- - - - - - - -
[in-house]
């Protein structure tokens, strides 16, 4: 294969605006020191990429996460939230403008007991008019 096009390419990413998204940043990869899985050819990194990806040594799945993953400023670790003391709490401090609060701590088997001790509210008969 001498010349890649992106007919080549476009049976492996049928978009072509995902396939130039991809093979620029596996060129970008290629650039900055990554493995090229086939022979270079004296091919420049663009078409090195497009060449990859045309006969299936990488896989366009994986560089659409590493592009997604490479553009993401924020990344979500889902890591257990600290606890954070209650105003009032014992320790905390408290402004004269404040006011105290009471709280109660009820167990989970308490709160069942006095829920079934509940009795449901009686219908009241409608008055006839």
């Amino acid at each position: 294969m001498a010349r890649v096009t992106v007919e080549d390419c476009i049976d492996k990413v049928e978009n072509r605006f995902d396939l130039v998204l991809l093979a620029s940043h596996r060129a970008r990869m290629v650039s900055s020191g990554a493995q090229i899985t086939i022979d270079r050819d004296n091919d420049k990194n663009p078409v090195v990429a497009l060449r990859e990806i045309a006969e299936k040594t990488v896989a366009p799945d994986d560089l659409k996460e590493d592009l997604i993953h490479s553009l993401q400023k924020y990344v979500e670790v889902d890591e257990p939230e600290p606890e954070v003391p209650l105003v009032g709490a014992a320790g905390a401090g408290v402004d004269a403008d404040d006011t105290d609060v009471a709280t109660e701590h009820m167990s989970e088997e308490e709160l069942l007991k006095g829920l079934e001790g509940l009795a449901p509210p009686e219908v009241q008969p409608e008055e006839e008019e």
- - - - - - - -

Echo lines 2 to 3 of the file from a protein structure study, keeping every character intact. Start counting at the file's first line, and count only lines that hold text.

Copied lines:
């Protein structure tokens, strides 16, 4: 294969605006020191990429996460939230403008007991008019 096009390419990413998204940043990869899985050819990194990806040594799945993953400023670790003391709490401090609060701590088997001790509210008969 001498010349890649992106007919080549476009049976492996049928978009072509995902396939130039991809093979620029596996060129970008290629650039900055990554493995090229086939022979270079004296091919420049663009078409090195497009060449990859045309006969299936990488896989366009994986560089659409590493592009997604490479553009993401924020990344979500889902890591257990600290606890954070209650105003009032014992320790905390408290402004004269404040006011105290009471709280109660009820167990989970308490709160069942006095829920079934509940009795449901009686219908009241409608008055006839």
């Amino acid at each position: 294969m001498a010349r890649v096009t992106v007919e080549d390419c476009i049976d492996k990413v049928e978009n072509r605006f995902d396939l130039v998204l991809l093979a620029s940043h596996r060129a970008r990869m290629v650039s900055s020191g990554a493995q090229i899985t086939i022979d270079r050819d004296n091919d420049k990194n663009p078409v090195v990429a497009l060449r990859e990806i045309a006969e299936k040594t990488v896989a366009p799945d994986d560089l659409k996460e590493d592009l997604i993953h490479s553009l993401q400023k924020y990344v979500e670790v889902d890591e257990p939230e600290p606890e954070v003391p209650l105003v009032g709490a014992a320790g905390a401090g408290v402004d004269a403008d404040d006011t105290d609060v009471a709280t109660e701590h009820m167990s989970e088997e308490e709160l069942l007991k006095g829920l079934e001790g509940l009795a449901p509210p009686e219908v009241q008969p409608e008055e006839e008019e």